1. says:

      Hi Melissa, was so nice to read your post I am also from Bethlehem. I am planning another trip home again and I cannot wait to eat all the Pennsylvania Dutch food. I miss it’s so much. I do make my own pot pie and some of the other Dutch dishes but there’s no place like home. Do you ever go back?

  4. says:

    My Pennsylvania Dutch family grew up near Pottsville. I was always told that our grandmother’s famous pot pie was a secret family recipe. I just googled it and found it’s all over the internet 😂

  5. says:

    Grew up in Quakertown, PA….always loved Chicken pot pie…this is pretty close to my recipe as well, but I always add some cream of chicken soup to the broth (depending on how thick you like it) , and copped parsley, pepper, along with some baking powder to the dough.

  6. says:

    Looks like my wife Cheri’s pot pie , only she uses store bought noodles. I will try to remedy that! Thanks for the video, sure comes in handy to see exactly how it is done!

    1. says:

      Bought noodles are in no way as good as the homemade. Sometimes it’s about time. And for a long time I had a difficult time making the homemade but I finally mastered it.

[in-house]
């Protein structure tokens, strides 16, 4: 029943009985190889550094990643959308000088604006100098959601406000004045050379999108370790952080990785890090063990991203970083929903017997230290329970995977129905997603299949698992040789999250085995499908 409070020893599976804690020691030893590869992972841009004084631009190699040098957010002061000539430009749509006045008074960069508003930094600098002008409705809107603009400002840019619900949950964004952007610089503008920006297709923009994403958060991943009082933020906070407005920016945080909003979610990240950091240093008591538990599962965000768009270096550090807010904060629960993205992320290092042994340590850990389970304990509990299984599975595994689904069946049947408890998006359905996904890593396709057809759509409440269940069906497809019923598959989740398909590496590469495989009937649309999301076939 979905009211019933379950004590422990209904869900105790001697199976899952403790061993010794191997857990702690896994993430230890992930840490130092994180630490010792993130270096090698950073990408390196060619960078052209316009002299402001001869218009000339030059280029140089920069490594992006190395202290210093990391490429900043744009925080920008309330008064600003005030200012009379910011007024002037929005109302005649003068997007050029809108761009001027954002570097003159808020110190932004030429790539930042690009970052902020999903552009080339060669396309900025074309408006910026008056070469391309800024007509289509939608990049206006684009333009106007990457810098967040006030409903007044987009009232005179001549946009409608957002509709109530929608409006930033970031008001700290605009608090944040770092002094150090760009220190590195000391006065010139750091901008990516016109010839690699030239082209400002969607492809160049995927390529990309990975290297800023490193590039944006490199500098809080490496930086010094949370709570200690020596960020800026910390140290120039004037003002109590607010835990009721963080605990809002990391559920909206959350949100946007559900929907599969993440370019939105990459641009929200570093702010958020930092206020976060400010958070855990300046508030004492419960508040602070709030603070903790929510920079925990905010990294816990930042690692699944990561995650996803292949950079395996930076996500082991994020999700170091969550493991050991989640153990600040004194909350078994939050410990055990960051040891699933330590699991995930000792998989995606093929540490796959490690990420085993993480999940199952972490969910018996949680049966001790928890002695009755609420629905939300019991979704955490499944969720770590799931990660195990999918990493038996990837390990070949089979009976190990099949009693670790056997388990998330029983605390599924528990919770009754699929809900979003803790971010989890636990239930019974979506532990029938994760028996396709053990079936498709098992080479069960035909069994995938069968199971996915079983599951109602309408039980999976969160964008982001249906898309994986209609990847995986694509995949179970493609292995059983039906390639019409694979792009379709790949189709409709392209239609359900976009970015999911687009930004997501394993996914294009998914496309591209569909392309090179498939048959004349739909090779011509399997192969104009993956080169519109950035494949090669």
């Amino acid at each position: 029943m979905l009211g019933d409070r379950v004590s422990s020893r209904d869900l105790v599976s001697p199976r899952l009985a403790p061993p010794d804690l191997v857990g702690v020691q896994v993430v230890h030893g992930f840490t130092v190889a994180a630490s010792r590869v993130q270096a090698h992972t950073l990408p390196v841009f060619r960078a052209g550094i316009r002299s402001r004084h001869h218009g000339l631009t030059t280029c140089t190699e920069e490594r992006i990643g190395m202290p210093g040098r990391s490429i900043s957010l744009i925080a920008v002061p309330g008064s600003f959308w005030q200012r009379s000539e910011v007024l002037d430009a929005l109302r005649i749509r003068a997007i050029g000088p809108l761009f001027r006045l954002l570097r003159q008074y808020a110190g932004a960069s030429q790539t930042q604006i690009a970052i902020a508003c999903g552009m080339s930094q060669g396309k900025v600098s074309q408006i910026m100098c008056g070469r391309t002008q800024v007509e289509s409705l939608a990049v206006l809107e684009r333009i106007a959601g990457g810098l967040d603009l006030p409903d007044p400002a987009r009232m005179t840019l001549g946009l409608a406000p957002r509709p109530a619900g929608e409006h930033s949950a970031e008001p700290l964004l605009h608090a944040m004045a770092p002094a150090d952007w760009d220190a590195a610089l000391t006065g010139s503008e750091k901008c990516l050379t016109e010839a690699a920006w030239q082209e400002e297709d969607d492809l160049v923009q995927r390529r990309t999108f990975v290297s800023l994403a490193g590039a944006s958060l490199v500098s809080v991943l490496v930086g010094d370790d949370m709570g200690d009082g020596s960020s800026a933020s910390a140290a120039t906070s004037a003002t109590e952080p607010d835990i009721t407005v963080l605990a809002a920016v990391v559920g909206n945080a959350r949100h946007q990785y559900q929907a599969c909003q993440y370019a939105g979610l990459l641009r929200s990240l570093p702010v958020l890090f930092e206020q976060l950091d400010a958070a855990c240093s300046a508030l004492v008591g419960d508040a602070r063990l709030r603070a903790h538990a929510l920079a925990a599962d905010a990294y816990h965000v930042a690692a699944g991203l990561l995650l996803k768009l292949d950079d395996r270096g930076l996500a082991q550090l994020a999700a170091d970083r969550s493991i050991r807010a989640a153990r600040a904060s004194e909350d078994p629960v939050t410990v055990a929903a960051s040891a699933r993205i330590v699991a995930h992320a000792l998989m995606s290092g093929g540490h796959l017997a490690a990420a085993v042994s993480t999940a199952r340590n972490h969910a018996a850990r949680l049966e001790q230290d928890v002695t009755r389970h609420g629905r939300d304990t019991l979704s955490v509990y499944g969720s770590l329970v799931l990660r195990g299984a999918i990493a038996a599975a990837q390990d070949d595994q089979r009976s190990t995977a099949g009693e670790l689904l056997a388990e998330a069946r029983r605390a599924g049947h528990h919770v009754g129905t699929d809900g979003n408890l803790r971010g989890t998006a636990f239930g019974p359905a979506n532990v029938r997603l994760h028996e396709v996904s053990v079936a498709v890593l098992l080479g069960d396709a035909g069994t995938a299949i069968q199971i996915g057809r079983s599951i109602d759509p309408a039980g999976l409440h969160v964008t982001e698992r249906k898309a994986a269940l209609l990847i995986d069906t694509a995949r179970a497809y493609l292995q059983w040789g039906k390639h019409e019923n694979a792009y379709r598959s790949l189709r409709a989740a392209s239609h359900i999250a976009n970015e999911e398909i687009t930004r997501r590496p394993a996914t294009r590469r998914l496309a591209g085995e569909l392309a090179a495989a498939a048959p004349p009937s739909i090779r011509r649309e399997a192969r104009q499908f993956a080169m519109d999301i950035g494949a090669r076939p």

7. says:

    Sounds wonderful and very much like my great-grandmother’s recipe which I use. It is an easy recipe once you get past the idea that it is hard to make noodles. I do find that it is better if I let the noodles dry for a few hours before using. And I get so irritated at those folds who list “chicken pot pie” on a menu when they mean chicken pie.

    1. says:

      Know what you mean. I am always saying that’s not chicken pot pie that’s just a pie with chicken & veggies.

  8. says:

    This should say 1 split chicken breast. The two halves together is 1 split chicken breast.

  9. says:

    This recipe was not hard to follow. My grandmother always made homemade pot pie. So I loved homemade pot pie.

  10. says:

    I made this recipe for my husband who is from Philly and he absolutely loved it. Didn’t make any changes but I did double the dumplings. Easy and delicious recipe!

  11. says:

    Everyone of you forgot the saffron. 😫

    1. says:

      Not me! I use saffron. I’m making this recipe now.

  12. says:

    The recipe for the noodles is almost identical to my Great-Grandma’s, Grandma’s, and Mom. The only difference is that our family uses celery salt to season the noodles after spooning into a soup or stew bowl.

  13. says:

    I am pregnant and woke up craving “real” chicken pot pie. I’ve lived in Colorado for 10 years, and no one out here makes pot pie the way we do at home. Can’t wait to enjoy this recipe!!

  14. says:

    It’s actually called Bot Boi it sounds very close to Pot Pie though. I’m both a Chef, and a descendant of German immigrants in PA (what we call Pennsylvania Dutch is actually PA Deutsch the German word for German. Due to mispronunciations it morphed into Dutch over the years).